were youths between 20 to 39 years old. The younger cohort (below 19 years
old) associated as being school-goers and family dependent were almost as
savvy in shopping online as their parents (40 years old and above) at 11.6%
and 16.2% respectively. This was reflected in the income level breakdown
where most online shoppers were dependents with no steady income.

49
Female represented 51.7% of online shoppers which was also supported by
its adoption rate discussed earlier (women: 44.9%; men: 28.7%). In terms
of educational attainment, individuals with higher academic qualification
coherently performed online shopping where half of the online shoppers were
at least a diploma holder.

87.4%

77.1%
74.6% 74.3%
70.7%

59.6% 58.6%

32.3%

3.5%

Convenient Better Time More Do not Shops/ Easy Do not like Others
delivery price constraint variety have to Products tracking of to go to
service worry review by spending shops
about others
location

Figure 34: Percentage of online users by reasons for online shopping

Online consumers generally agreed to all advantages that online shopping had
over conventional buying experience. Nine out of ten shoppers liked the
convenience of delivery services while eight out of ten shoppers perceived that
online products were offered at a better price. Three quarters of online

50
shoppers appreciated the time saved
when buying online because retails
90%
shops and malls did not operate round
Delivery
the clock.

Furthermore, the Internet enabled


80%
Price shoppers to catch up with the latest
Time Variety fashion and trends in local and
Location international markets. Seven out of ten
70%
shoppers enjoyed the advantage of
shopping without boundary. In addition,
a study conducted by PWC 4 indicated
Track 60% Review
that 69.0% of Malaysian online buying
spending
behaviour was influenced by reviews.

Dislike Six out of ten buyers liked the feature of


50%
shop peer reviews on shops or products. The
same percentage also liked how online
shopping could allow them to keep track
40%
of their expenses.

Although a majority of Malaysian online

30% shoppers were satisfied with the


offerings from e-commerce marketplace,
going to the stores was still a primary

20% preference for shopping. Only one third


of shoppers chose to shop online
because they disliked going to the
physical shops. Other reasons that

4
source: www.pwc.com/gx/en/industries/retail-consumer/global-total-retail.html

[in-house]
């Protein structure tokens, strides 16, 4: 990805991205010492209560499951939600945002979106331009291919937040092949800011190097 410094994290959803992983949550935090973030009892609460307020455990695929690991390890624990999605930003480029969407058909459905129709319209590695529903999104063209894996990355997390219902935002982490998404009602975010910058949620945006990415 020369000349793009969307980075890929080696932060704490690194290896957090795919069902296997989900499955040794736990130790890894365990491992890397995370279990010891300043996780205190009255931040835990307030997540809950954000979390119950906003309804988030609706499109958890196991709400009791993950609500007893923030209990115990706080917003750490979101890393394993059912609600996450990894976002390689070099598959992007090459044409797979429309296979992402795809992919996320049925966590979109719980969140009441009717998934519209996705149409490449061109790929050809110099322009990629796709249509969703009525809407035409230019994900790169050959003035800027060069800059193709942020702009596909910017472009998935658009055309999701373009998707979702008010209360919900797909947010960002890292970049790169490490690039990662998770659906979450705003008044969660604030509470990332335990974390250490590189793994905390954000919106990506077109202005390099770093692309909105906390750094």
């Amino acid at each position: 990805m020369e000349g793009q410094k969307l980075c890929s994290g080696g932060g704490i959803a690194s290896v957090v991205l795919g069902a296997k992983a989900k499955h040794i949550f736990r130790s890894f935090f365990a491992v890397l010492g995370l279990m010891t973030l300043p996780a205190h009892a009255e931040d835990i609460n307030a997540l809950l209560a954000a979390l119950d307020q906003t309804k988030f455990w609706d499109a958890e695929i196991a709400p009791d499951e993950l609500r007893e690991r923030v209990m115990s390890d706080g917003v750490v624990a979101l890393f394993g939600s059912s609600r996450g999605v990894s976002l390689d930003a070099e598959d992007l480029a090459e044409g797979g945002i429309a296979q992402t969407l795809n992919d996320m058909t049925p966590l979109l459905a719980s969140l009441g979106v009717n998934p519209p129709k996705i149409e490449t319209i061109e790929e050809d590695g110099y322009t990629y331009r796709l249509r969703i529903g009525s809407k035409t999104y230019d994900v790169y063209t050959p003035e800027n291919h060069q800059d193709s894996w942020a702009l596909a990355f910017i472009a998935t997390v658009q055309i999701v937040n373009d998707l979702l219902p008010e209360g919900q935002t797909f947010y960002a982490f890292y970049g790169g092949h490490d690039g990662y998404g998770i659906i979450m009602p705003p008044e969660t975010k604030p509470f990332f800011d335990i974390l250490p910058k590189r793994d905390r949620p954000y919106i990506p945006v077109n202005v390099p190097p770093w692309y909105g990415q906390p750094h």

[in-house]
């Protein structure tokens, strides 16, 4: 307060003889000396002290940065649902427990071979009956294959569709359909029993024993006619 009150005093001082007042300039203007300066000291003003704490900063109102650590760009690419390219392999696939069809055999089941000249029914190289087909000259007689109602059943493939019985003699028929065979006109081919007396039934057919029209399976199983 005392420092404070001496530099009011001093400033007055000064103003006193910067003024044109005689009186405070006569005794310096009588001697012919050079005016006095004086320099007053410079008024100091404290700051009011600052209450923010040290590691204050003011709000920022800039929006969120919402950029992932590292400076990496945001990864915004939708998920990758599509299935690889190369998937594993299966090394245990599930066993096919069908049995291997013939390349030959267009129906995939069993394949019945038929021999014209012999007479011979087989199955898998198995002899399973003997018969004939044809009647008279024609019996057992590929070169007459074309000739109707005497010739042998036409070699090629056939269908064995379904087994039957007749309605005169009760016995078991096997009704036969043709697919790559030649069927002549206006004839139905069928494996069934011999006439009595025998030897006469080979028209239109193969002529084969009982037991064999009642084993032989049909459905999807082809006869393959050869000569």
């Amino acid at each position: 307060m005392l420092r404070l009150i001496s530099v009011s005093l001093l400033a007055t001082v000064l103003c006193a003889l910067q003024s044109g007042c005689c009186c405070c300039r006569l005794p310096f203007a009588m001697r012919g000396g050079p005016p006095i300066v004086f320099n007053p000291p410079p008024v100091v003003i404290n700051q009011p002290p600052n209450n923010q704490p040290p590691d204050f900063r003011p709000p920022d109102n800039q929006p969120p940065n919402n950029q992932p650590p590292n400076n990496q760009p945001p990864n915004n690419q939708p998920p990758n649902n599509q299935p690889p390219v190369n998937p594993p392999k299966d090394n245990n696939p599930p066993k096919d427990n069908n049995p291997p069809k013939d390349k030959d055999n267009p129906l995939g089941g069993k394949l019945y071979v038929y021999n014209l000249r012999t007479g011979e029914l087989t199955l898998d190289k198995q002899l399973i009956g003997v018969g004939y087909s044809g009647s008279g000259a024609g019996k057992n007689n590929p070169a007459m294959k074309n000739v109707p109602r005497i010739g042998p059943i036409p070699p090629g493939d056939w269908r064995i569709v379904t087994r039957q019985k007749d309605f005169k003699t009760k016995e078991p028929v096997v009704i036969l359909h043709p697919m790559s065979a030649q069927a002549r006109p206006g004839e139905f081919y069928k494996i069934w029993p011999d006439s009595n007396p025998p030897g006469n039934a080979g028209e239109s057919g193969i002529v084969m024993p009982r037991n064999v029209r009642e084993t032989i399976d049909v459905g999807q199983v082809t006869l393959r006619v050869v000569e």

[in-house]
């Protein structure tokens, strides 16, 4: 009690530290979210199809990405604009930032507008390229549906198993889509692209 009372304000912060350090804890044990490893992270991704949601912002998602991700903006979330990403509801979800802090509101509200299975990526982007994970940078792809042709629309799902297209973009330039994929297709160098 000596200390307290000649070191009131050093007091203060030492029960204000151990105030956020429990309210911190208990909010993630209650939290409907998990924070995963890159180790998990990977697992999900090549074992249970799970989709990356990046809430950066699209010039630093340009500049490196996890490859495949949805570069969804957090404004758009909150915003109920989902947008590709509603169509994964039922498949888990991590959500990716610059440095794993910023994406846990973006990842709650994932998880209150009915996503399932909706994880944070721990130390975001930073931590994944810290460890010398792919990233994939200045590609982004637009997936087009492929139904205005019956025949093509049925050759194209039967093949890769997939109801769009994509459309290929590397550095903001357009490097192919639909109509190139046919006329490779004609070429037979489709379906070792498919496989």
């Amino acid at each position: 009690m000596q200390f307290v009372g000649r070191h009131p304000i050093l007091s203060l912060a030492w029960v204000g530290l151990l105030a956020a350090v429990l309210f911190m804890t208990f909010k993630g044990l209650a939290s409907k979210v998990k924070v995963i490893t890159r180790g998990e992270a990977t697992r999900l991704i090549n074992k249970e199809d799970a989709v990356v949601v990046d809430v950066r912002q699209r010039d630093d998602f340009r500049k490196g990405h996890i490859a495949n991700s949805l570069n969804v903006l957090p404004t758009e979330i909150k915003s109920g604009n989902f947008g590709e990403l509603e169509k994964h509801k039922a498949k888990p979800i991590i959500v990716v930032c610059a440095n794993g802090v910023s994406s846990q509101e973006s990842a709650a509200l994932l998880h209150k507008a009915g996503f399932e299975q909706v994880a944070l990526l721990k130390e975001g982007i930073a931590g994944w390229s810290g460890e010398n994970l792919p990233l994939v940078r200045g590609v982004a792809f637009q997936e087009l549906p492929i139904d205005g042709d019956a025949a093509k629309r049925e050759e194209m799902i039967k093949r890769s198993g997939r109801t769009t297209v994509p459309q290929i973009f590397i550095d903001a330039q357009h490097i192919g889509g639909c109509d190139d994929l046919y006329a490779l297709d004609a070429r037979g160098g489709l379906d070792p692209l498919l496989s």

51
attracted some 3.5% of connected shoppers included curiosity, time saving
and cost effectiveness.

Top Three Most Preferred Online Consumer Products

Clothing, Top-up
Travel
73.9% jewellery & 58.6% arrangement 48.4% prepaid
accessories phone

Clothing, jewellery and accessories are preferred consumer products for online
shopping. This was followed by the use of Internet to make travel arrangement
including transportation, accommodation and tour package as experienced by
58.6% of the shoppers. Many travel service providers in Malaysia embraced
e-commerce by weaving-in automated and real-time technology into their
business processes as a means to be the best-cost provider in the industry.

Telcos have also leveraged on technology to provide good service to its


customers. Online prepaid top-up was ranked third with 48.4%, seven
percentage point above food and beverages. Some users were keen to buy
housewares (31.4%) such as furniture and electrical appliances compared to
buying groceries (10.6%) online.

52
73.9%
Clothing, jewellery and accessories

Travel arrangement 58.6%

Top-up prepaid phone 48.4%

Food and beverage 41.4%

Other entertainment products (concerts, tickets) 31.6%

Housewares 31.4%

Computer software and hardware 29.2%

Music and videos (downloaded) 29.0%

Publications (not downloaded) 24.8%

Gifts 24.4%

Sports equipment 21.5%

Toys and games 20.7%

e-publication 17.1%

Groceries 10.6%

Music and videos (not downloaded) 10.5%

Health and beauty 4.4%

Automotive accessories 1.3%

Figure 35: Percentage of online shoppers by types of goods and services

E-ticketing has been widely adopted by entertainment industry to provide


hassle-free advanced booking service. There were at least 31.6% connected
shoppers who purchased entertainment products and services online. The
digital shift was not impeccable among avid readers who although made their
purchases online, had a higher preference for printed publication (24.8%) over
the electronic copy (17.1%). Nevertheless, when purchasing audio visual
products, online consumers opted for downloadable forms (29.0%) such as
MP3, MP4 than CD or DVD formats (10.5%). Toys and games were still

53
relevant for the online retail especially collectible items which were highly
sought after through auction sites.

The survey also identified an emerging trend in the marketing of health and
beauty products through the online platform. Consumers need to be wary over
viral medical misinformation or cyber-quackery. It is always advisable to seek
consultation from reliable health practitioners on medication and health issues.

A secured payment process is crucial to spur the e-commerce industry. Among